A roll of padding material 20 is either sewn to the bottom edge of each cup 12 or integrally formed therewith. In a preferred embodiment, the roll 20 is formed from a heavy, absorbant cotton material (such as the material commonly used to manufacture sweatshirts) which is rolled around the bottom edge of the cup 12 and then covered with a cotton fabric shell. The height of the roll 20 is preferably at least one-quarter of an inch. The function performed by the padding rolls 20 is illustrated in FIG. 2, in which the underside of the brassiere 10 is viewed while situated upon a wearer 22. Visible at the surface of the chest of the wearer 22, between the cups 12, is a wound 24 resulting from a open heart surgery procedure. The wound 24 includes a stitched incision as well as metal wires tying the patient's breastbone together. As shown in the view of FIG. 2, the height of the padding rolls 20 raises the level of the closure 16 above the surface of the chest so that there is normally no contact between the closure 16 and the wound 24. Because of the separation between the closure 16 and the wound 24, it is possible for women to comfortably wear the brassiere 10 after open heart surgery, whereas most patients could not tolerate wearing a prior art brassiere due to the contact between the closure 16 and the wound 24. Thus, the brassiere 10 of the present invention allows the breasts to be stabilized in order to keep them from pulling upon the incision 24, while at the same time the brassiere 10 does not provide any irritation to the wound 24. The brassiere 10 of the present invention therefore provides increased post-operative comfort to the wearer, and it promotes faster healing of the wound 24.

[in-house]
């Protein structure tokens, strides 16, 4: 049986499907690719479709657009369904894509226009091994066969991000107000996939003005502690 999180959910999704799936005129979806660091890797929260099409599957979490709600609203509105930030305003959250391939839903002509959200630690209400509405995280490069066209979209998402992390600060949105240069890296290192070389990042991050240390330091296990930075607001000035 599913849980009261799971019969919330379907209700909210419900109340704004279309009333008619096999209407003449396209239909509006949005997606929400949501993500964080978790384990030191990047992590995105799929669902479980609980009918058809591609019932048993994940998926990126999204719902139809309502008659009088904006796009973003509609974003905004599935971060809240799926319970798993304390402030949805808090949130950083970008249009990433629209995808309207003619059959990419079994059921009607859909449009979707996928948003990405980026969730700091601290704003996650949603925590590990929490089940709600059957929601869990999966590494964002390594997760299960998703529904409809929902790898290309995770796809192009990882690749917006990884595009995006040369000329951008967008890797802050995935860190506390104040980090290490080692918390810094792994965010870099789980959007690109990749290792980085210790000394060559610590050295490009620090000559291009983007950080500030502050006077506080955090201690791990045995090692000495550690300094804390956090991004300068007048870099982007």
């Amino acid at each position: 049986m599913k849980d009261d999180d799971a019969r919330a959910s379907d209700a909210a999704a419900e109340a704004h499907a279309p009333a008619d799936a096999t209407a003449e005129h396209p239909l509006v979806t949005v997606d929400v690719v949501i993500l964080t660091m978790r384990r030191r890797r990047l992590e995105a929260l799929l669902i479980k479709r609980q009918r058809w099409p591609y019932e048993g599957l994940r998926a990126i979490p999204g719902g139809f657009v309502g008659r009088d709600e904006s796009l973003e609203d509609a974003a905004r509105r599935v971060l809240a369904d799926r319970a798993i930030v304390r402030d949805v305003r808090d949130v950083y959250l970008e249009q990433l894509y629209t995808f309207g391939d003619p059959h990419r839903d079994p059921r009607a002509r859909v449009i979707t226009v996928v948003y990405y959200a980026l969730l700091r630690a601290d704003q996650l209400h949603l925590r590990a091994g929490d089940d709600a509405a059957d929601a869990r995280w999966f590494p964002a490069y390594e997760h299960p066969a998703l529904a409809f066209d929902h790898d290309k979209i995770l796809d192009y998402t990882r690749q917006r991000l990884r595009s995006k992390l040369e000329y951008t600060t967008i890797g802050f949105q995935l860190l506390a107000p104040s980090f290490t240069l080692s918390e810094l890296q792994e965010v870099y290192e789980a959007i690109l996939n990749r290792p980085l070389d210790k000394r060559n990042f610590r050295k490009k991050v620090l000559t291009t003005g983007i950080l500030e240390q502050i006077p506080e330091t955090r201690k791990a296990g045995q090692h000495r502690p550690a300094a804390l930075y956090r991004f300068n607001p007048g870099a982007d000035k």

Referring now to FIG. 3, a second embodiment brassiere of the present invention is illustrated and indicated generally at 30. The brassiere 30 is similar to the brassiere 10, with the exception that the brassiere 30 includes a padding roll 32 on each cup 12 which extends along the inside edge of each breast to substantially near the top of each cup 12. The padding rolls 32 perform the same function performed by the padding rolls 20, namely raising the level of the closure 16 above the chest. However, the padding rolls 32 perform a further function by providing further support along the inside edge of each breast in order to keep the breast from rolling over onto the wound 24. This provides further protection to the wound 24. In general, the present invention comprehends placement of the padding 20, 32 at any point along the edge of the cups 12, so long as the closure 16 is thereby elevated above the surface of the wound 24. In either the brassiere 10 or 30, it may be found that certain positions or movements of the wearer will cause momentary contact between the closure 16 and the wound 24. In order to minimize the pain associated with these brief contacts, a layer of padding material may be placed on the side of the closure 16 which faces the wound 24. By adding such a layer of padding material, the pain associated with such brief contacts between the closure 16 and the wound 24 is thereby minimized.